Paul Andersen: What would Jesus drive? |

Paul Andersen: What would Jesus drive?

Paul Andersen
Fair Game

Jesus would drive a “Christler,” if he drove at all. I believe he would prefer riding a donkey as he did on his fateful commute into Jerusalem.

It is difficult to emulate the virtues of Jesus in matters of personal purity while living in a world that asks little of us other than to be faithful consumers and patriotic taxpayers.

Dr. Albert Schweitzer, the “living saint” who anointed Aspen with spiritual beatification in 1949, did not consider himself a Christian. He was, rather, a Universalist whose sacred connections with the divine were, like Christ, linked to the holistic embrace of all life.

Henry David Thoreau took universalism a step beyond when he was asked about loneliness at Walden Pond.

“How could I be lonely?” declared Thoreau. “Don’t we live in the Milky Way?”

We’re all Universalists if we recognize a personal connection to the universe. We are globalists when we recognize our belonging to what traditional Christians would term the forces of creation.

Today’s environmental saviors would buy a “Christler” if they could. Instead, they drive a Prius, a vehicle that ordains a convenient moral stance on the luxury of personal mobility.

I have a bumper sticker on my VW Jetta turbo diesel that boasts “50 miles per gallon.” Never mind that VW falsified emissions data and scandalized drivers like me who want to believe that our enlightened choices are benign and heaven-sent.

Now that climate change has become an everyday story on NPR and other national news cycles, each of us should reach for higher standards. Being informed, there’s no excuse. Stewarding the creation requires strong spiritual force and obeisance to the highest virtues we can manifest.

That’s why it seems counterintuitive that the Christian right isn’t righteously sanctifying the natural world as a representation of the divine. Rather than crusading for the environment, the fundamentalist base supporting Trump legitimizes his alpha male bravado for waging holy wars on any front that can be rationalized through the president’s self-deification.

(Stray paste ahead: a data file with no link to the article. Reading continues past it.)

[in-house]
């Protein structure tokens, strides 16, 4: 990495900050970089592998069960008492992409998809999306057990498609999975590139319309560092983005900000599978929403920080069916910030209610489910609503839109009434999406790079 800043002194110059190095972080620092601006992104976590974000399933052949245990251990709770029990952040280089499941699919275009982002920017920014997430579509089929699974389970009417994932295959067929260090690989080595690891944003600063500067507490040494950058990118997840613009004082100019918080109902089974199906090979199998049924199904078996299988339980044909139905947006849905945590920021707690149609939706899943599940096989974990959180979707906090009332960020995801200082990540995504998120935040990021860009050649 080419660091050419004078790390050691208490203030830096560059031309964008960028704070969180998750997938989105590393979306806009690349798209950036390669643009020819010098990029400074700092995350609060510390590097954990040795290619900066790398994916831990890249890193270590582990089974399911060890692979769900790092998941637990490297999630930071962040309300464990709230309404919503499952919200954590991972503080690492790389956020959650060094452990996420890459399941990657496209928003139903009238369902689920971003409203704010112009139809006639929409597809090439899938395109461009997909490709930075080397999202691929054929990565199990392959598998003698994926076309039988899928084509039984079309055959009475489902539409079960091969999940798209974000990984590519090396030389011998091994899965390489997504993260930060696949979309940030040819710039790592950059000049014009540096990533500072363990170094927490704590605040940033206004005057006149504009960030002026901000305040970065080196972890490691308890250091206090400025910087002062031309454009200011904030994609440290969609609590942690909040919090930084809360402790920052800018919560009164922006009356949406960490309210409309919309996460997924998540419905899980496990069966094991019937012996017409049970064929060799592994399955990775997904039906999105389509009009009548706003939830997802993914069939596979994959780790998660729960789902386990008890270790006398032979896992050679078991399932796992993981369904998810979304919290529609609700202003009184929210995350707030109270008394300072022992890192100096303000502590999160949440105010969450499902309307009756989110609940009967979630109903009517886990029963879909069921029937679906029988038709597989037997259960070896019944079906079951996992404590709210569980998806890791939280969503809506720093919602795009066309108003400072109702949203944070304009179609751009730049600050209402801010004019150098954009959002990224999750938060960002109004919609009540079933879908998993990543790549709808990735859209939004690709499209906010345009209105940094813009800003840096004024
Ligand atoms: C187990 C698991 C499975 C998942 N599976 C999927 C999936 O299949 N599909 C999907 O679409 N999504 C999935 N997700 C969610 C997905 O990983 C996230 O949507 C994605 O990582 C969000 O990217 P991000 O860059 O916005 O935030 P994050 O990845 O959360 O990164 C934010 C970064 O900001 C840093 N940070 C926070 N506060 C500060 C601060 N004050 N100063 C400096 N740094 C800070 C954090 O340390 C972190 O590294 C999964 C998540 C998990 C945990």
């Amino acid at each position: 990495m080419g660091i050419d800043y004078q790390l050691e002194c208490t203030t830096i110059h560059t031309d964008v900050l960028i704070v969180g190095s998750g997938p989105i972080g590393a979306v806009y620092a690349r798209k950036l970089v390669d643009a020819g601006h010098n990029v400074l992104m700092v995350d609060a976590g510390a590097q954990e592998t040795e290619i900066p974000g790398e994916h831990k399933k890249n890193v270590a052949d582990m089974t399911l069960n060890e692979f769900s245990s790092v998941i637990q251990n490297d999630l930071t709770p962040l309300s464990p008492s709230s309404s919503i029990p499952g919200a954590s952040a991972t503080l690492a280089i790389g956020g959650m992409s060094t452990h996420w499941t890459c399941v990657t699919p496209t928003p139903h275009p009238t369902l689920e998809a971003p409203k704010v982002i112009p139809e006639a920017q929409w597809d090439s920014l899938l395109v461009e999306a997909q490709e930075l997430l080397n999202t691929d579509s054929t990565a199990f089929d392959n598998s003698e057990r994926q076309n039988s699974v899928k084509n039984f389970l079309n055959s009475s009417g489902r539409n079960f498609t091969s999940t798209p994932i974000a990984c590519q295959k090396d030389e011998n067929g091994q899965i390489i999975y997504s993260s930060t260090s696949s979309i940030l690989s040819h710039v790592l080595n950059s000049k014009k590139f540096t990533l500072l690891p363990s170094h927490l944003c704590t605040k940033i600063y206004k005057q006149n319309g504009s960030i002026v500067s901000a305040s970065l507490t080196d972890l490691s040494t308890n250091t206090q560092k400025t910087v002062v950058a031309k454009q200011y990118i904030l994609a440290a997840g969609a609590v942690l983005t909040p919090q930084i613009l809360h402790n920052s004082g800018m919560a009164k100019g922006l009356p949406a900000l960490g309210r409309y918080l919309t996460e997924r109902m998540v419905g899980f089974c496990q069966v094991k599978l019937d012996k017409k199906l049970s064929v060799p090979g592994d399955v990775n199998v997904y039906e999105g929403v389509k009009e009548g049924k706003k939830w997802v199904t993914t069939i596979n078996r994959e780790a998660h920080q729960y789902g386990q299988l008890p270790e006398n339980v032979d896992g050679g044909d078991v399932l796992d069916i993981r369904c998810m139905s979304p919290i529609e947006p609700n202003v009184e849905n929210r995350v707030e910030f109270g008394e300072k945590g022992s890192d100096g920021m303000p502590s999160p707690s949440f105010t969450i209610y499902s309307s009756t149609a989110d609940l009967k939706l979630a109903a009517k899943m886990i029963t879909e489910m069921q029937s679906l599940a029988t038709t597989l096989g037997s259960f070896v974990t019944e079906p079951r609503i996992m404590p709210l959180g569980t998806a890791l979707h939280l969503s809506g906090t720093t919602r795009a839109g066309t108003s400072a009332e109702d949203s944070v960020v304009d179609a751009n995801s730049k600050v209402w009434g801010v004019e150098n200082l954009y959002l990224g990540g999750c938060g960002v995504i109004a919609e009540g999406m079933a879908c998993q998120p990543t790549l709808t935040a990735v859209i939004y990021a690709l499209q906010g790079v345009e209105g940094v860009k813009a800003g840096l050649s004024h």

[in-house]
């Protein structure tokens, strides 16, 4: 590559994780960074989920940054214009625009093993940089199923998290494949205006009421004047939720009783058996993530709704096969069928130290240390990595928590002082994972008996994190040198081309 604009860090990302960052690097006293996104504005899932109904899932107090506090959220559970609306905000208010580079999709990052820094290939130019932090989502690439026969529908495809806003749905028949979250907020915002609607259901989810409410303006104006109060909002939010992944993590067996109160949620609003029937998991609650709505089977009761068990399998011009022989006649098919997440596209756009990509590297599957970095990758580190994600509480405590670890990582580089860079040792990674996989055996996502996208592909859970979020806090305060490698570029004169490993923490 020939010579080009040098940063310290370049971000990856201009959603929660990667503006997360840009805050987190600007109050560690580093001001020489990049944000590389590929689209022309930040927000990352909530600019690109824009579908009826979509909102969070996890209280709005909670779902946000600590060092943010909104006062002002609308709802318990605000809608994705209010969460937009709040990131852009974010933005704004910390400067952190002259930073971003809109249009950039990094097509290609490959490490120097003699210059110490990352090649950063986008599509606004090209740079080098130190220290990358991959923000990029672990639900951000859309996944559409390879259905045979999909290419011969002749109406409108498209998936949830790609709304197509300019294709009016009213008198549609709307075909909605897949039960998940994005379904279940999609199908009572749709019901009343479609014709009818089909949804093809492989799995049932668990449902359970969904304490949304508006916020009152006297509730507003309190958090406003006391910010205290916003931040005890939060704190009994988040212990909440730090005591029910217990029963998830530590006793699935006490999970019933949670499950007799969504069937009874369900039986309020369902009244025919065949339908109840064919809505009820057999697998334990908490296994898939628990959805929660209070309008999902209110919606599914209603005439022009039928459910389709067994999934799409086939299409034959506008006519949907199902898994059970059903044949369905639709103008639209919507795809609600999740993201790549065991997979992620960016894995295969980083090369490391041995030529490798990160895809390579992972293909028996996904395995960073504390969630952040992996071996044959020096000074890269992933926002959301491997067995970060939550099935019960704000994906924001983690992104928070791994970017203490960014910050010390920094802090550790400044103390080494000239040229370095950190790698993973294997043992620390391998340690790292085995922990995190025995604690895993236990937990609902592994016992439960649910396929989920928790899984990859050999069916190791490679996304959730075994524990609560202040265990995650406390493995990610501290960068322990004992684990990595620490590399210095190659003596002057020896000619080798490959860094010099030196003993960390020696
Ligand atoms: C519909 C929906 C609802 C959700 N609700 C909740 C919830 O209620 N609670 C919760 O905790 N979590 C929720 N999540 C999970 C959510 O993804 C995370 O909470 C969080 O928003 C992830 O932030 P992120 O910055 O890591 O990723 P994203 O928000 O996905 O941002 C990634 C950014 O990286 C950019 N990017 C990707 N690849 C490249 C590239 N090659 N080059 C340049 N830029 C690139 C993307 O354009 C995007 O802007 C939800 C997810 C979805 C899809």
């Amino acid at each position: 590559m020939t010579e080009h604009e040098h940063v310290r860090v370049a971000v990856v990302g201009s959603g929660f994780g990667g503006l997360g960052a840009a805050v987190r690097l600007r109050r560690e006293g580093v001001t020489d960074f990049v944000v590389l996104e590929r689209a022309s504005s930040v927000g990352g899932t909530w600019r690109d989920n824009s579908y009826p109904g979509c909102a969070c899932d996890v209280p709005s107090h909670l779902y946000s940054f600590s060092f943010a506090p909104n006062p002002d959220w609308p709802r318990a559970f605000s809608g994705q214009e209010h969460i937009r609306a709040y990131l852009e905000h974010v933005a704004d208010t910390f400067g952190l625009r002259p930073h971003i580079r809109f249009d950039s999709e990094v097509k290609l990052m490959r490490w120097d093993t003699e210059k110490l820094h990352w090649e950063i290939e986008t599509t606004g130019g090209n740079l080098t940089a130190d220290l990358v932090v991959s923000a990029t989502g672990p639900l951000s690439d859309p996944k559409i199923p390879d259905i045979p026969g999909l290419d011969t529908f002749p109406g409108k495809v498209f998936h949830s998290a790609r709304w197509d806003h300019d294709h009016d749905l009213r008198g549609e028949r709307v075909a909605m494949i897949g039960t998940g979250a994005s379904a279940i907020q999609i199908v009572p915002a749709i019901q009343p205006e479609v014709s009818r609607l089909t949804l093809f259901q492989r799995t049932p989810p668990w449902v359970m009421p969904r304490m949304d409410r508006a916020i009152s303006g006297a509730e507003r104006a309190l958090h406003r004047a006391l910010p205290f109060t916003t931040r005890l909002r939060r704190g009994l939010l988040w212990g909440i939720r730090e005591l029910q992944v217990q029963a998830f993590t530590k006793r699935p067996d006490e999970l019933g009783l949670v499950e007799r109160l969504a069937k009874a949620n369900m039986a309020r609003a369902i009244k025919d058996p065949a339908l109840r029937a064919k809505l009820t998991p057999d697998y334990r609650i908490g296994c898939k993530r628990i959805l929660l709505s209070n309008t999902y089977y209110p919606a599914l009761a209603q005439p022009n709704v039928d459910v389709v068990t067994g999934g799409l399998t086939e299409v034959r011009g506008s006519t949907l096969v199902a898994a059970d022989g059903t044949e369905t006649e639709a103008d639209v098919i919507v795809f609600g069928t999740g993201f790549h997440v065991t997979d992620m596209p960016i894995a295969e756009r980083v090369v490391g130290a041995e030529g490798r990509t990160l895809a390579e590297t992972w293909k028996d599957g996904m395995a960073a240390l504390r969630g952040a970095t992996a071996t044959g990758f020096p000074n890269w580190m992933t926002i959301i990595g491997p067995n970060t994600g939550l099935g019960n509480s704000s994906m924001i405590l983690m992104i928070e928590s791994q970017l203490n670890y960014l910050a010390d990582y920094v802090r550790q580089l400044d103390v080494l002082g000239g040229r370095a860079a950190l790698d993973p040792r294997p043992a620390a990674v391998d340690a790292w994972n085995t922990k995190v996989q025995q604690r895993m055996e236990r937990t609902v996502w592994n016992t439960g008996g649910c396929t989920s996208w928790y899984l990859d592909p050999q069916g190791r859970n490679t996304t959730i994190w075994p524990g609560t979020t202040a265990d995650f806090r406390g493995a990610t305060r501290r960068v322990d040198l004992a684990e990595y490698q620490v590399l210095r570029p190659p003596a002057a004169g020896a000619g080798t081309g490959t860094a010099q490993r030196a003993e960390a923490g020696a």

Business leaders also take a pass, like the good folks at Johnson & Johnson who furthered the sacred gains of shareholders by fecklessly marketing talcum powder containing cancer agents to unsuspecting customers who used it on their babies.

If Christ were walking the Earth today, he would be arm-in-arm with the Swedish Joan of Arc, Greta Thunberg. He would be choking on tear gas on the front lines of protests against the mistreatment of immigrants. He would be up in arms over the perpetual growth of GNP that enables Wal-Mart and Amazon to rush products overnight to eager consumers craving the next wiz-bang gewgaw.

In our own backyard, the lands surrounding Aspen are festooned with private vacation hotels that stand vacant most of the year while sucking down 10 times the energy of an average home. Such eco-sacrilege is made fashionable by gross entitlements that make the college admissions scam seem like a misdemeanor.

Forgive me, readers, for wading into despair, but it’s impossible to deny human complicity in the mass extinction of more than a million species. Hope is hard to hold onto in a society that encourages the habituation of material desires while unfulfilled souls lose faith in the valueless void.

Never mind how many solar panels, wind turbines, hydropower plants, recycling centers and electric cars are brought online. Species are being dispatched with a finality symbolic of cutting off the tree branch upon which the human race is precariously perched.

If Christ were alive today he would be decrying the sacrifice of creation and condemning the money changers in the temple of God, which is the earth and the oceans and the atmosphere and all that makes up the precious web of life.

Some think the answer is colonizing Mars or the moon, recklessly expanding the deadly realm of human destruction far into the solar system where we can become the vile aliens of science fiction horror.

Our successors will be left staring at the ruined statue of Ozymandias, “king of kings,” or at the arm of the Statue of Liberty reaching out of the sands of time. What would Jesus drive if he vacationed in Aspen?

Paul Andersen’s column appears on Mondays. He may be reached at